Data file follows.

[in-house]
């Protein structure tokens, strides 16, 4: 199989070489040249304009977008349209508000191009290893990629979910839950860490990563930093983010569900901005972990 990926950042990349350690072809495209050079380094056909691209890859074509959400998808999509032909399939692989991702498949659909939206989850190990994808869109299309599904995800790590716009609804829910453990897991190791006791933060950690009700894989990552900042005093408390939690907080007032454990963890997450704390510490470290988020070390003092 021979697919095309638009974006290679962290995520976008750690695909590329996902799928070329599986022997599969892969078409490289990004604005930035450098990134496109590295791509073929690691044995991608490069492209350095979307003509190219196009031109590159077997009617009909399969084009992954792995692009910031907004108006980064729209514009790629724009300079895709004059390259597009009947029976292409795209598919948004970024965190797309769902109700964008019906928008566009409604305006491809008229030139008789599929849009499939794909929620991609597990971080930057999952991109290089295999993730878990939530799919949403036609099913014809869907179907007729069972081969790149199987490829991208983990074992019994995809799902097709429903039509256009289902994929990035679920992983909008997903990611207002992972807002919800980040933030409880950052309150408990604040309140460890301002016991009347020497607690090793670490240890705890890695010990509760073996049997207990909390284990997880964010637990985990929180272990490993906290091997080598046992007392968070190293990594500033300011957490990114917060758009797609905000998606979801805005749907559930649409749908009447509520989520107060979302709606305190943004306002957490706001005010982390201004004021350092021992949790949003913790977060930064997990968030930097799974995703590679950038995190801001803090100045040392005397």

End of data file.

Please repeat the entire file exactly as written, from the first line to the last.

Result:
[in-house]
């Protein structure tokens, strides 16, 4: 199989070489040249304009977008349209508000191009290893990629979910839950860490990563930093983010569900901005972990 990926950042990349350690072809495209050079380094056909691209890859074509959400998808999509032909399939692989991702498949659909939206989850190990994808869109299309599904995800790590716009609804829910453990897991190791006791933060950690009700894989990552900042005093408390939690907080007032454990963890997450704390510490470290988020070390003092 021979697919095309638009974006290679962290995520976008750690695909590329996902799928070329599986022997599969892969078409490289990004604005930035450098990134496109590295791509073929690691044995991608490069492209350095979307003509190219196009031109590159077997009617009909399969084009992954792995692009910031907004108006980064729209514009790629724009300079895709004059390259597009009947029976292409795209598919948004970024965190797309769902109700964008019906928008566009409604305006491809008229030139008789599929849009499939794909929620991609597990971080930057999952991109290089295999993730878990939530799919949403036609099913014809869907179907007729069972081969790149199987490829991208983990074992019994995809799902097709429903039509256009289902994929990035679920992983909008997903990611207002992972807002919800980040933030409880950052309150408990604040309140460890301002016991009347020497607690090793670490240890705890890695010990509760073996049997207990909390284990997880964010637990985990929180272990490993906290091997080598046992007392968070190293990594500033300011957490990114917060758009797609905000998606979801805005749907559930649409749908009447509520989520107060979302709606305190943004306002957490706001005010982390201004004021350092021992949790949003913790977060930064997990968030930097799974995703590679950038995190801001803090100045040392005397």